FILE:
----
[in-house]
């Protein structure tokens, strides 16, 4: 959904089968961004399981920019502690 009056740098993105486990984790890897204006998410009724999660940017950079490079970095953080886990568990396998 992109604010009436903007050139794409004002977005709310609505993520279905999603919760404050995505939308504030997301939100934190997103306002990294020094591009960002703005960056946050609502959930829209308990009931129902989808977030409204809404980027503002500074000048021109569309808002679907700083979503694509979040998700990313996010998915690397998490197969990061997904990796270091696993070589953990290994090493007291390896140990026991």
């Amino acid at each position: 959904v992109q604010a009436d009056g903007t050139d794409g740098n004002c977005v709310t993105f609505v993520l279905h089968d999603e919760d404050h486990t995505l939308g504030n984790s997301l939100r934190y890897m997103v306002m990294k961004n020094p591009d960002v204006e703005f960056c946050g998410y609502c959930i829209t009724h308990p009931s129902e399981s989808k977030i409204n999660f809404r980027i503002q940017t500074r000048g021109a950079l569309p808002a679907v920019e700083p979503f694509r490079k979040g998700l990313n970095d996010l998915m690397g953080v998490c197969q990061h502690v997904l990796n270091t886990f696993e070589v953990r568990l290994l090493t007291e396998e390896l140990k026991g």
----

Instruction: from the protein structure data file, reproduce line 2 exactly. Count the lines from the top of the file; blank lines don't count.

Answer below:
């Protein structure tokens, strides 16, 4: 959904089968961004399981920019502690 009056740098993105486990984790890897204006998410009724999660940017950079490079970095953080886990568990396998 992109604010009436903007050139794409004002977005709310609505993520279905999603919760404050995505939308504030997301939100934190997103306002990294020094591009960002703005960056946050609502959930829209308990009931129902989808977030409204809404980027503002500074000048021109569309808002679907700083979503694509979040998700990313996010998915690397998490197969990061997904990796270091696993070589953990290994090493007291390896140990026991």